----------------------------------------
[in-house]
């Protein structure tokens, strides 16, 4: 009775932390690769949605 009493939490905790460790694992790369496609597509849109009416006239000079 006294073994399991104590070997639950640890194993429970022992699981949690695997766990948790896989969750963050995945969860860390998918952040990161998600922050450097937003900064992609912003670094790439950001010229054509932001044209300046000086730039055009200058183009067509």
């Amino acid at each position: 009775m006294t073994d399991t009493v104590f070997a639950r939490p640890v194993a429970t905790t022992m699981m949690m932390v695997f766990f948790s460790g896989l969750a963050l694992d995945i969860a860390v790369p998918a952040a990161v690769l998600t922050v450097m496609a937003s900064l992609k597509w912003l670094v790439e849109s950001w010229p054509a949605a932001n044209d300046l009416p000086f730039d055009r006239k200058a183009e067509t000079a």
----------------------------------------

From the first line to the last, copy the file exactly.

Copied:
[in-house]
């Protein structure tokens, strides 16, 4: 009775932390690769949605 009493939490905790460790694992790369496609597509849109009416006239000079 006294073994399991104590070997639950640890194993429970022992699981949690695997766990948790896989969750963050995945969860860390998918952040990161998600922050450097937003900064992609912003670094790439950001010229054509932001044209300046000086730039055009200058183009067509």
């Amino acid at each position: 009775m006294t073994d399991t009493v104590f070997a639950r939490p640890v194993a429970t905790t022992m699981m949690m932390v695997f766990f948790s460790g896989l969750a963050l694992d995945i969860a860390v790369p998918a952040a990161v690769l998600t922050v450097m496609a937003s900064l992609k597509w912003l670094v790439e849109s950001w010229p054509a949605a932001n044209d300046l009416p000086f730039d055009r006239k200058a183009e067509t000079a």